Oakland stone landmarks: Middle Harbor Park’s replica training wall

Even before I knew what it really was, this short pier at Middle Harbor Park stood out.

middle harbor pier

This is clearly not a typical groin or breakwater, something that is dumped into place, but a carefully laid work of drystone masonry. It feels absolutely solid to walk upon. And then there are the rocks in it, a rich assortment of large and pristine Bay area specimens. There are tuffs composed of volcanic pyroclastic flows,


colorfully metamorphosed volcanics,


slickensided serpentinites,


and other metamorphics whose colors could inspire a fabric maker.

jacob's coat

Also sandstones and even a few ringers of Sierran granitic rocks, perhaps from the old quarries of the Rocklin area. But it’s not typical of a modern marine rockwork—those use stone trucked in from a single quarry to save money and control the quality.

An interpretive sign explains that it’s a replica of the old “training wall” on the north side of the shipping lane to Oakland Inner Harbor, where the signature gantries load and unload big freighters. Training walls are jetties designed to turn a shipping channel into a flume during ebb tide, keeping the bottom clear of mud. The walls were built between 1874 and 1894, using shoreline quarries around the Bay and shipping the rock here by barge. That explains the unique variety and distinctive regionality of the material.

The north training wall was removed when the shipping lane was enlarged in 2001, but they saved some of the stones. Masons installed them over a core of rubble, and here they are. The south training wall remains in place.

4 Responses to “Oakland stone landmarks: Middle Harbor Park’s replica training wall”

  1. Andrew Says:

    More information on the old training wall: Photos at https://www.loc.gov/resource/hhh.ca2606.photos?st=list and documentation buried in the Naval Air Station EIR vol. 1 starting at page 653. Most of the rock came from Yerba Buena Island from a new quarry opened in 1874; rock also came from “other local quarries at Second Street and Telegraph Hill in San Francisco, Angel Island, San Bruno, and Point Pedro in San Pablo Bay.” The boulders “were placed closely together by masons to provide a high degree of interlocking, producing greater strength with smaller, lighter stone.” But rising labor costs put an end to this technique. “Few, if any, examples of this kind of maritime construction survive today.”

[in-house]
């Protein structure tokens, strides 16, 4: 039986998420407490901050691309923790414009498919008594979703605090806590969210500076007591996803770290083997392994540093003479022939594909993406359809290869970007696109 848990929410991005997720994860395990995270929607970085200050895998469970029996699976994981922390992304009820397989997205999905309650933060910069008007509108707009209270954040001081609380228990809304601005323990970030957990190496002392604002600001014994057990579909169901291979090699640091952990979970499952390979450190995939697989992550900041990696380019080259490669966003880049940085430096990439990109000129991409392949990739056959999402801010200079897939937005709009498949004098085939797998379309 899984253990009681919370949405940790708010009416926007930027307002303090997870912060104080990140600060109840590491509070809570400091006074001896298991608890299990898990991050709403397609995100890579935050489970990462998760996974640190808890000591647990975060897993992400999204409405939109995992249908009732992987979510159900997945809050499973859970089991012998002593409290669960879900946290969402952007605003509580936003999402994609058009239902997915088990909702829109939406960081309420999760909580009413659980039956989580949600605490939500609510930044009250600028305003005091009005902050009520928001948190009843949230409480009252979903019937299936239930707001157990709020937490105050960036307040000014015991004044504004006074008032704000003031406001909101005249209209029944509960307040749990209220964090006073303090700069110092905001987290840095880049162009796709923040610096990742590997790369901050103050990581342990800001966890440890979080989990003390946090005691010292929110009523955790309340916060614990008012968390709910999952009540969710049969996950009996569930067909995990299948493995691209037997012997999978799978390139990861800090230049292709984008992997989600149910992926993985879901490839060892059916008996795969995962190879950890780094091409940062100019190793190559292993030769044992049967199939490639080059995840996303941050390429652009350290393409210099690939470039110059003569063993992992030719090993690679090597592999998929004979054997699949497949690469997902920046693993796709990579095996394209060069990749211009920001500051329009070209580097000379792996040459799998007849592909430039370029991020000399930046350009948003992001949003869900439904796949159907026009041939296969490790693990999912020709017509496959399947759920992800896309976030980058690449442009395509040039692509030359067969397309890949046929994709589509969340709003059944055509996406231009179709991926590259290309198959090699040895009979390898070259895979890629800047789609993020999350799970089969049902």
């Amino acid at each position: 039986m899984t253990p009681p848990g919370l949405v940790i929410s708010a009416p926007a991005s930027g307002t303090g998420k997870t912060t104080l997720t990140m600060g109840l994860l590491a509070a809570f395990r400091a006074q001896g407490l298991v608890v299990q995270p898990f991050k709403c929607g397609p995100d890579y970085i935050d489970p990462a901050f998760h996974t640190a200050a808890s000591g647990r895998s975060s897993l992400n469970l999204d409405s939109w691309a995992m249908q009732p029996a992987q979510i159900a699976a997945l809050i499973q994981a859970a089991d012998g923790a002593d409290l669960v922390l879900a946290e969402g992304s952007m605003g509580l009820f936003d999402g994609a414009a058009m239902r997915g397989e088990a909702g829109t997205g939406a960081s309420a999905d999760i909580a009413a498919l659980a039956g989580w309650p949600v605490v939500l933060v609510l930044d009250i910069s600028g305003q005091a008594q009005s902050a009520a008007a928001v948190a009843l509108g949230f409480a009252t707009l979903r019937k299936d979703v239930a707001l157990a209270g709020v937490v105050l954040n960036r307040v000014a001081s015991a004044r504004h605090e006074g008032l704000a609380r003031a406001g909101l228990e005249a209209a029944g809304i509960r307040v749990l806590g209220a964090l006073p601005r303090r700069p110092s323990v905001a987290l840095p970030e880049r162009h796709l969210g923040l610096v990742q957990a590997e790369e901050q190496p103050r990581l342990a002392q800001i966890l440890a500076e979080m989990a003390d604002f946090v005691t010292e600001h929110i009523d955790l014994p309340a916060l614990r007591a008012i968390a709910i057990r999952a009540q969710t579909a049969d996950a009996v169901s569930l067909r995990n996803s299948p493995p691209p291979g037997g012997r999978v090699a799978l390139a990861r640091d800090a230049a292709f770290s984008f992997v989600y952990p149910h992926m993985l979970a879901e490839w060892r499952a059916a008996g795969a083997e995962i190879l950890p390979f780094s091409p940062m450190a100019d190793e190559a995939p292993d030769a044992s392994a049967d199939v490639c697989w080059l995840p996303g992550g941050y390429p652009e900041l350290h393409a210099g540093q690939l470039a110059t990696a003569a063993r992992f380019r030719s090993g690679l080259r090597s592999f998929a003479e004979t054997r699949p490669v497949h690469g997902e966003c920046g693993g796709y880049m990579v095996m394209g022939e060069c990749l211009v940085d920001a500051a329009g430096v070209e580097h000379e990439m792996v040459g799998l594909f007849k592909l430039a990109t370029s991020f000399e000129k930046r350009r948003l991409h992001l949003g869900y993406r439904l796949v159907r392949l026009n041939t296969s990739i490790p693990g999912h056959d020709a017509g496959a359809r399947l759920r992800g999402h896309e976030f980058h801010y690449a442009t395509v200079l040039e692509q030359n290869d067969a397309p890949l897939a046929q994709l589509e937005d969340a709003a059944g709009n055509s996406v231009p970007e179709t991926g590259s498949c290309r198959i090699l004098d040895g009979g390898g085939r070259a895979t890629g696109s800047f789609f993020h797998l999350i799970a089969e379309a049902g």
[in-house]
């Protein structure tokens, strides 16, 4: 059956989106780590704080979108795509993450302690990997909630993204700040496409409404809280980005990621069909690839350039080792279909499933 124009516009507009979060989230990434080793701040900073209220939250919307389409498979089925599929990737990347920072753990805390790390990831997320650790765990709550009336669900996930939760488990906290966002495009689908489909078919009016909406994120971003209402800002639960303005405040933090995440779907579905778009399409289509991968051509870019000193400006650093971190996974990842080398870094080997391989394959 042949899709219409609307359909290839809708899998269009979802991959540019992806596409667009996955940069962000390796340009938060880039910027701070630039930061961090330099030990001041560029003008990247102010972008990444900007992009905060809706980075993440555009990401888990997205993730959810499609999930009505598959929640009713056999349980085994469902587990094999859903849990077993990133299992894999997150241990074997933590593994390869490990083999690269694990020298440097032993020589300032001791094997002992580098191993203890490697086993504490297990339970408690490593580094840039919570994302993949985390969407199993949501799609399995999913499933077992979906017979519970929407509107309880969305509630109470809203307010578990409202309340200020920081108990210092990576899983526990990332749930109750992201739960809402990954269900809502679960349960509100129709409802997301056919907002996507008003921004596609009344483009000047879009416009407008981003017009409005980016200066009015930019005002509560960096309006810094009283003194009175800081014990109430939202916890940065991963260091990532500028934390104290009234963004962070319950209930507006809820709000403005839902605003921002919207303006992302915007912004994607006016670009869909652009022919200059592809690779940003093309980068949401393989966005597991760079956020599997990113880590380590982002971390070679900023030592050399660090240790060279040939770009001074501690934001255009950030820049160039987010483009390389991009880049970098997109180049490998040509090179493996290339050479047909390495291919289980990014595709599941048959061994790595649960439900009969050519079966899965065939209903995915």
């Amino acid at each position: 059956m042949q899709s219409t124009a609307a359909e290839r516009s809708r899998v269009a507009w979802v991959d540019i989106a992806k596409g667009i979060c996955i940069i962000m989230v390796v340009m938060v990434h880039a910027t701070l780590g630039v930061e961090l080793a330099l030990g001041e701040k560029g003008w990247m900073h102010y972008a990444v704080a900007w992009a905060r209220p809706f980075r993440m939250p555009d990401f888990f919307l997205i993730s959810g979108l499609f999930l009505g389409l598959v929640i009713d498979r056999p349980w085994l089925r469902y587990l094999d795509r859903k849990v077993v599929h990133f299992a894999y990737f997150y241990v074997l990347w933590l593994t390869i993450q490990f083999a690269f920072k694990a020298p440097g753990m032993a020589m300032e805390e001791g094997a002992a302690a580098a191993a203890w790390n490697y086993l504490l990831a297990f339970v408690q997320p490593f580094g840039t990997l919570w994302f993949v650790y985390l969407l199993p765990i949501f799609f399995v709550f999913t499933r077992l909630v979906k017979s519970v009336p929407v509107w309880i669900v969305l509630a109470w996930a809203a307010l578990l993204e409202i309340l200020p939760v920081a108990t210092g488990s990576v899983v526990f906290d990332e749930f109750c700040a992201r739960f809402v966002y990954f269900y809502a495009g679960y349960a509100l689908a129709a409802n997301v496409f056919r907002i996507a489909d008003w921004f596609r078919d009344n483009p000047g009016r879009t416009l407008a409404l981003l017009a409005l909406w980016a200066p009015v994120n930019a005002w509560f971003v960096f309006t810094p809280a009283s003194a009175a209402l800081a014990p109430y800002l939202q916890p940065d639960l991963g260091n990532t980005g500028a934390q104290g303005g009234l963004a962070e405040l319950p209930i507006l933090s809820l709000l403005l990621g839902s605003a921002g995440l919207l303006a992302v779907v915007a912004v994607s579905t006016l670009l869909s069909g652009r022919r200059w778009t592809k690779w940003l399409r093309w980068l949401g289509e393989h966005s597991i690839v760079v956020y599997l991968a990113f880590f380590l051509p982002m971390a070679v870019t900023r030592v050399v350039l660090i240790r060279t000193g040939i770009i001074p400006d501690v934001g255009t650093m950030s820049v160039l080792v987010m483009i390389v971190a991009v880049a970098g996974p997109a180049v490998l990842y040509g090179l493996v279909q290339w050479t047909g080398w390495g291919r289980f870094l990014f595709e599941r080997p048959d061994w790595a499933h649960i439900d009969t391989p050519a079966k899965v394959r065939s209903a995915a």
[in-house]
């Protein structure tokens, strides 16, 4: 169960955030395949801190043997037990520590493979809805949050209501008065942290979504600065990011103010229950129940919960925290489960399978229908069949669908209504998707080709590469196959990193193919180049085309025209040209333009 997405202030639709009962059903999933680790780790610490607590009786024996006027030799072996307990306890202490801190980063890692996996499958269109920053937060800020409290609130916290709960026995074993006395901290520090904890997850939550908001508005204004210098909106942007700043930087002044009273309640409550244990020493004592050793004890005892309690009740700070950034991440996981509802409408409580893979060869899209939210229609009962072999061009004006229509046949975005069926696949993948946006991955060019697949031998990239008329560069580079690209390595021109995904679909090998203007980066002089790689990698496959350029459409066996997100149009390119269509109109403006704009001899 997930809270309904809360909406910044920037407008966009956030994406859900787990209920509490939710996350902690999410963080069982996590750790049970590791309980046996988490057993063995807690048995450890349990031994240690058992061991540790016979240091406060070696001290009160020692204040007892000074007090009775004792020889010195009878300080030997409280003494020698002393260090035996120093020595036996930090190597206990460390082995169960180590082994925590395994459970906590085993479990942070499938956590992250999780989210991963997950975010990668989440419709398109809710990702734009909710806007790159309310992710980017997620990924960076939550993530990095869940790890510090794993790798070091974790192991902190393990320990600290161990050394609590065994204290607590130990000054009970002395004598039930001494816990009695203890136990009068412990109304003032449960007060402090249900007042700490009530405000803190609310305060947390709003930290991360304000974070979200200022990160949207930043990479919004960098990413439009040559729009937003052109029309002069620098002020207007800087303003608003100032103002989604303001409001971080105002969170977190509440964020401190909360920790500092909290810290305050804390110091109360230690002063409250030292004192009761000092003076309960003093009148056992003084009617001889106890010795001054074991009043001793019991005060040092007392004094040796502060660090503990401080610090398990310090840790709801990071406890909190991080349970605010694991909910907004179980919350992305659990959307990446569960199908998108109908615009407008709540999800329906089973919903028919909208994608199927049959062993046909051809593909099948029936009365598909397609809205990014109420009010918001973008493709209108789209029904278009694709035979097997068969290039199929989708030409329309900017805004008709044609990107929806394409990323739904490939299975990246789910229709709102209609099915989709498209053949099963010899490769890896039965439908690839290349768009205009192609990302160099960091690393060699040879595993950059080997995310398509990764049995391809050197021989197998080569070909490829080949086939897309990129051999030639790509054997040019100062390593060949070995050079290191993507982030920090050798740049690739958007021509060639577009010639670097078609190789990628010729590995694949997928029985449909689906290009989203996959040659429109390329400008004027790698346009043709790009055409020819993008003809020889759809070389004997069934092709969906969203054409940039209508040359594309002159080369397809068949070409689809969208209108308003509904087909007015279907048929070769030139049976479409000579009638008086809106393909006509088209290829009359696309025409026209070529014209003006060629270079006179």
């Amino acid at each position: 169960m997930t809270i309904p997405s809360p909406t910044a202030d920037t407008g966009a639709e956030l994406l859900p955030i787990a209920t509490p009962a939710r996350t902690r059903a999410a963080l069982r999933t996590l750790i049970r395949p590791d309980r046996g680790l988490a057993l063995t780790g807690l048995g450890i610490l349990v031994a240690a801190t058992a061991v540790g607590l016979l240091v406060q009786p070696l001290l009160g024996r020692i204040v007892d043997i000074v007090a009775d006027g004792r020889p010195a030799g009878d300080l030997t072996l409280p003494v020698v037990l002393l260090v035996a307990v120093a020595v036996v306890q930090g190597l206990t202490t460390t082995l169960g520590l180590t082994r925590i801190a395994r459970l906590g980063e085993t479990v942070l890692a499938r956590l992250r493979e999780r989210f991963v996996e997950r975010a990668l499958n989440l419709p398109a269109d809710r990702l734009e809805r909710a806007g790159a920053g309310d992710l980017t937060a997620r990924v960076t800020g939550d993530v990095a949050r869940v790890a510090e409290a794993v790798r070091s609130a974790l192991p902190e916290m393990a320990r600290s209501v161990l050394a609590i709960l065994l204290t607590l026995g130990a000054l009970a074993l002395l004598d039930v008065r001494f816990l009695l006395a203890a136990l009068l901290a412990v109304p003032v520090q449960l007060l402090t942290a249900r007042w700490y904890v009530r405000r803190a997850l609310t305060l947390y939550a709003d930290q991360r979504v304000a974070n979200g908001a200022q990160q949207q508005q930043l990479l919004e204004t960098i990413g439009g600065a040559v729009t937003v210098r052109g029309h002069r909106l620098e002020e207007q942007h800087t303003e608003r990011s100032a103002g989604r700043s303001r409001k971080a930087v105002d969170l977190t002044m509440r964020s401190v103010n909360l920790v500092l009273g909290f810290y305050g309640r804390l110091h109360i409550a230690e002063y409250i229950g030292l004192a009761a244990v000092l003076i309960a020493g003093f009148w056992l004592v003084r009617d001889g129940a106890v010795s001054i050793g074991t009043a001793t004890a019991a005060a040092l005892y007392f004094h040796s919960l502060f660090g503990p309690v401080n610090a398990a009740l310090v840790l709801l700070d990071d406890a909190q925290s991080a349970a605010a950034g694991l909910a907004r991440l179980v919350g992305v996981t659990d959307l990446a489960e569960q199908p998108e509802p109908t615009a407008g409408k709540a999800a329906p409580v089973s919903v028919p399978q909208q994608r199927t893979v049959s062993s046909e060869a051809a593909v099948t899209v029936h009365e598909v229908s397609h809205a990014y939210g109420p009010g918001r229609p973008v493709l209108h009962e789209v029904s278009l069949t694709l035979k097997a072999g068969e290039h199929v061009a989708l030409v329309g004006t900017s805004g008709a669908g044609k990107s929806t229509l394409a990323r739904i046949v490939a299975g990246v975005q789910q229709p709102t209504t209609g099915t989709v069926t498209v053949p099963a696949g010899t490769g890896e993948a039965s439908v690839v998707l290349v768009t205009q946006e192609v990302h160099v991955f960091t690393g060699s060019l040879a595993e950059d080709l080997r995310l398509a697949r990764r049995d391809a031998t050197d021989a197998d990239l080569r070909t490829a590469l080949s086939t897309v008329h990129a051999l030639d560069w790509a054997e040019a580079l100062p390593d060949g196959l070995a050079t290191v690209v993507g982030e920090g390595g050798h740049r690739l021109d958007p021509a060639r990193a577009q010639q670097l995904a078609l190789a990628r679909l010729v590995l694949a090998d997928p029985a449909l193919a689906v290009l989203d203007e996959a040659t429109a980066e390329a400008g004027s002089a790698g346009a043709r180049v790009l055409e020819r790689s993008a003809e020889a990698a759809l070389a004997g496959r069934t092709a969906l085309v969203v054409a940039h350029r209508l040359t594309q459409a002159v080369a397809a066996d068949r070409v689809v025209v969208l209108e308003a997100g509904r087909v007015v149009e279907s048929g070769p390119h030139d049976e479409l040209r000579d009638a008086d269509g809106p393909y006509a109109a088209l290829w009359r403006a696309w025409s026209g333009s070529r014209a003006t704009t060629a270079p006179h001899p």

2. Mike Says:

    Moving stones is very expensive even now, and fantastically expensive in the 19’th century. Perhaps the granite came from ships ballast, many ships were marooned in Oakland during the gold rush. Rocklin could be a source though. Prisoners were building the Folsom prison from granite at Folsom. State Legislators went to see the construction of the prison the found the prison to be prettier than the state capitol. The Legislature ordered the prison construction to be stopped and the prisoners to quarry granite for the state capitol building. The quarry in Rocklin is the source of the granite for the state capitol although the granite would have to be hauled overland for a good distance from Rocklin to Sacramento as Rocklin does not have any rivers. The quarry in Rocklin is now a climbing park called Deer Creek Park.

  3. Naomi Schiff Says:

    I have always loved the idea of training the ocean. What hubris! Thank you for the great post.

    [You might call it hubris, but I would call it good engineering. — Andrew]

  4. pete veilleux Says:

    I really love getting the Oakland Geology updates! i’m one of those geeks who is completely fascinated by everything historical, geological, botanical, anthropological/archaeological about the place where i live and your site is right up my alley. you may find these photos of tafoni interesting: http://www.flickr.com/photos/eastbaywilds/sets/72157626357964562/with/5554119107/
    under the comments, there’s a link to an interesting video about tafoni too.

    thanks for the wonderful posts!

    pete veilleux
    east bay wilds

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